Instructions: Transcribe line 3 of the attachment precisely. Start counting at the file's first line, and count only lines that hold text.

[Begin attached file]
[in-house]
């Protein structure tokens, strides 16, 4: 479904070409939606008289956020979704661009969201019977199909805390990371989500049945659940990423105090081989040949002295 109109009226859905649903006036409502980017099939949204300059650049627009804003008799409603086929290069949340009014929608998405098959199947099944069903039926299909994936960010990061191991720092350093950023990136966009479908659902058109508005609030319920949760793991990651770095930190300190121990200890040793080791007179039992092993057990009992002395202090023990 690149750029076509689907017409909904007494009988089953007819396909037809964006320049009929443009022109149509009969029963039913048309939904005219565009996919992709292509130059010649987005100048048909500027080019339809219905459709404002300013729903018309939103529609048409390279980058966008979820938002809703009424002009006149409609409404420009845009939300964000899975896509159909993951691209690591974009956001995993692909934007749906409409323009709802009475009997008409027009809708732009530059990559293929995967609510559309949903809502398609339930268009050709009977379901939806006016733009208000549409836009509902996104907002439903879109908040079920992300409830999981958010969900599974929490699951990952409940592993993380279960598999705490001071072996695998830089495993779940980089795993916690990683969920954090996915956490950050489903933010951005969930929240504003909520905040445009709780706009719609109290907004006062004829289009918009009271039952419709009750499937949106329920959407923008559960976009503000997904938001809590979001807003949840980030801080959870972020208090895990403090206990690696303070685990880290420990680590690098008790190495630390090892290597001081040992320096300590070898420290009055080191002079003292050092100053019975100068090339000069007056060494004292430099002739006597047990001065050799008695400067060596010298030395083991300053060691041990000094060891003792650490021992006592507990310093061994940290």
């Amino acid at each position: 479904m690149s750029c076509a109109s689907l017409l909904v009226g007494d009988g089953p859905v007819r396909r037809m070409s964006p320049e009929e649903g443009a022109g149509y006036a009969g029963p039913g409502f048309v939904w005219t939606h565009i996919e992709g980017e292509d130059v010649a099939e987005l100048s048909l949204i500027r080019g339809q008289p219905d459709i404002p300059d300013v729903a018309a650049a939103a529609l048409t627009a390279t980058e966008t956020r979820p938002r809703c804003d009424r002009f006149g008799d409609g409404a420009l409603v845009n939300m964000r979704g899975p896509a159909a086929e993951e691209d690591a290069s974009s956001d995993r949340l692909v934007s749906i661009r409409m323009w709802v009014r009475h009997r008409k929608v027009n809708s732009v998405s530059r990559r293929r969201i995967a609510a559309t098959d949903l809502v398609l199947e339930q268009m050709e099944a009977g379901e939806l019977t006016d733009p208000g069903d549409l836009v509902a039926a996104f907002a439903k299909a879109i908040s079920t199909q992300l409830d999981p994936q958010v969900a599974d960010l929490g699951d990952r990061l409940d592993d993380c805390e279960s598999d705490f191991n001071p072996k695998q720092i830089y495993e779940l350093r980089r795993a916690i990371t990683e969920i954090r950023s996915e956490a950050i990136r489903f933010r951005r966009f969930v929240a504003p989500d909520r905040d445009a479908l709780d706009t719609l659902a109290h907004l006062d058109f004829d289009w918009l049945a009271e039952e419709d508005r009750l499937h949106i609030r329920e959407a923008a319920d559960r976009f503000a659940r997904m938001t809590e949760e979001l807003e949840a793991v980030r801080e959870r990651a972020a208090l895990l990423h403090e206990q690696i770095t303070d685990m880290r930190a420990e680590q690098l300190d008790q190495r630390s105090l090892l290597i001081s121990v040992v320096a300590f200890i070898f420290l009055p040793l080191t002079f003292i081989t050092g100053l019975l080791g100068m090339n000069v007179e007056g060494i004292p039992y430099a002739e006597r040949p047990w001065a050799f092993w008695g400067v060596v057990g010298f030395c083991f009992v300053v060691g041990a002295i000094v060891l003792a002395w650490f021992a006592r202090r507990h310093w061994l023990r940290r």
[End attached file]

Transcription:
């Amino acid at each position: 479904m690149s750029c076509a109109s689907l017409l909904v009226g007494d009988g089953p859905v007819r396909r037809m070409s964006p320049e009929e649903g443009a022109g149509y006036a009969g029963p039913g409502f048309v939904w005219t939606h565009i996919e992709g980017e292509d130059v010649a099939e987005l100048s048909l949204i500027r080019g339809q008289p219905d459709i404002p300059d300013v729903a018309a650049a939103a529609l048409t627009a390279t980058e966008t956020r979820p938002r809703c804003d009424r002009f006149g008799d409609g409404a420009l409603v845009n939300m964000r979704g899975p896509a159909a086929e993951e691209d690591a290069s974009s956001d995993r949340l692909v934007s749906i661009r409409m323009w709802v009014r009475h009997r008409k929608v027009n809708s732009v998405s530059r990559r293929r969201i995967a609510a559309t098959d949903l809502v398609l199947e339930q268009m050709e099944a009977g379901e939806l019977t006016d733009p208000g069903d549409l836009v509902a039926a996104f907002a439903k299909a879109i908040s079920t199909q992300l409830d999981p994936q958010v969900a599974d960010l929490g699951d990952r990061l409940d592993d993380c805390e279960s598999d705490f191991n001071p072996k695998q720092i830089y495993e779940l350093r980089r795993a916690i990371t990683e969920i954090r950023s996915e956490a950050i990136r489903f933010r951005r966009f969930v929240a504003p989500d909520r905040d445009a479908l709780d706009t719609l659902a109290h907004l006062d058109f004829d289009w918009l049945a009271e039952e419709d508005r009750l499937h949106i609030r329920e959407a923008a319920d559960r976009f503000a659940r997904m938001t809590e949760e979001l807003e949840a793991v980030r801080e959870r990651a972020a208090l895990l990423h403090e206990q690696i770095t303070d685990m880290r930190a420990e680590q690098l300190d008790q190495r630390s105090l090892l290597i001081s121990v040992v320096a300590f200890i070898f420290l009055p040793l080191t002079f003292i081989t050092g100053l019975l080791g100068m090339n000069v007179e007056g060494i004292p039992y430099a002739e006597r040949p047990w001065a050799f092993w008695g400067v060596v057990g010298f030395c083991f009992v300053v060691g041990a002295i000094v060891l003792a002395w650490f021992a006592r202090r507990h310093w061994l023990r940290r």